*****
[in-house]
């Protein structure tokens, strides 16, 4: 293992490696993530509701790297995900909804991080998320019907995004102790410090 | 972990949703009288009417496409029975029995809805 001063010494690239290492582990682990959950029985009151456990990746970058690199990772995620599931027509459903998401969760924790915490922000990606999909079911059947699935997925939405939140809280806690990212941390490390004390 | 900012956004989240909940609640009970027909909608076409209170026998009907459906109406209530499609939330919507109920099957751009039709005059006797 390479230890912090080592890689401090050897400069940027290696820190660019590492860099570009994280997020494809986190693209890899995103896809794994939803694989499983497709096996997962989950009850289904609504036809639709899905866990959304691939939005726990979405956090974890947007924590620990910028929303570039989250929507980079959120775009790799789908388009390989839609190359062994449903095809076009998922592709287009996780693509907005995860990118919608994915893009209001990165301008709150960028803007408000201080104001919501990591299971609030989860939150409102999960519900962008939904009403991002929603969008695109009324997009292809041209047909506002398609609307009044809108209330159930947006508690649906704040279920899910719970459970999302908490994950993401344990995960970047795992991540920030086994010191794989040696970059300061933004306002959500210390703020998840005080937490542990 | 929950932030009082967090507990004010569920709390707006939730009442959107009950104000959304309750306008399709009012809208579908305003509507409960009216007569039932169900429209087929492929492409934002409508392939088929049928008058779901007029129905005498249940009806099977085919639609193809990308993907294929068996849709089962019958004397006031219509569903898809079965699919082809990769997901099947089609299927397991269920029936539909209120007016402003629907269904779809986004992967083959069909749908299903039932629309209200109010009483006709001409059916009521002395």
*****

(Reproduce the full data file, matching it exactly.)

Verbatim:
[in-house]
């Protein structure tokens, strides 16, 4: 293992490696993530509701790297995900909804991080998320019907995004102790410090 | 972990949703009288009417496409029975029995809805 001063010494690239290492582990682990959950029985009151456990990746970058690199990772995620599931027509459903998401969760924790915490922000990606999909079911059947699935997925939405939140809280806690990212941390490390004390 | 900012956004989240909940609640009970027909909608076409209170026998009907459906109406209530499609939330919507109920099957751009039709005059006797 390479230890912090080592890689401090050897400069940027290696820190660019590492860099570009994280997020494809986190693209890899995103896809794994939803694989499983497709096996997962989950009850289904609504036809639709899905866990959304691939939005726990979405956090974890947007924590620990910028929303570039989250929507980079959120775009790799789908388009390989839609190359062994449903095809076009998922592709287009996780693509907005995860990118919608994915893009209001990165301008709150960028803007408000201080104001919501990591299971609030989860939150409102999960519900962008939904009403991002929603969008695109009324997009292809041209047909506002398609609307009044809108209330159930947006508690649906704040279920899910719970459970999302908490994950993401344990995960970047795992991540920030086994010191794989040696970059300061933004306002959500210390703020998840005080937490542990 | 929950932030009082967090507990004010569920709390707006939730009442959107009950104000959304309750306008399709009012809208579908305003509507409960009216007569039932169900429209087929492929492409934002409508392939088929049928008058779901007029129905005498249940009806099977085919639609193809990308993907294929068996849709089962019958004397006031219509569903898809079965699919082809990769997901099947089609299927397991269920029936539909209120007016402003629907269904779809986004992967083959069909749908299903039932629309209200109010009483006709001409059916009521002395």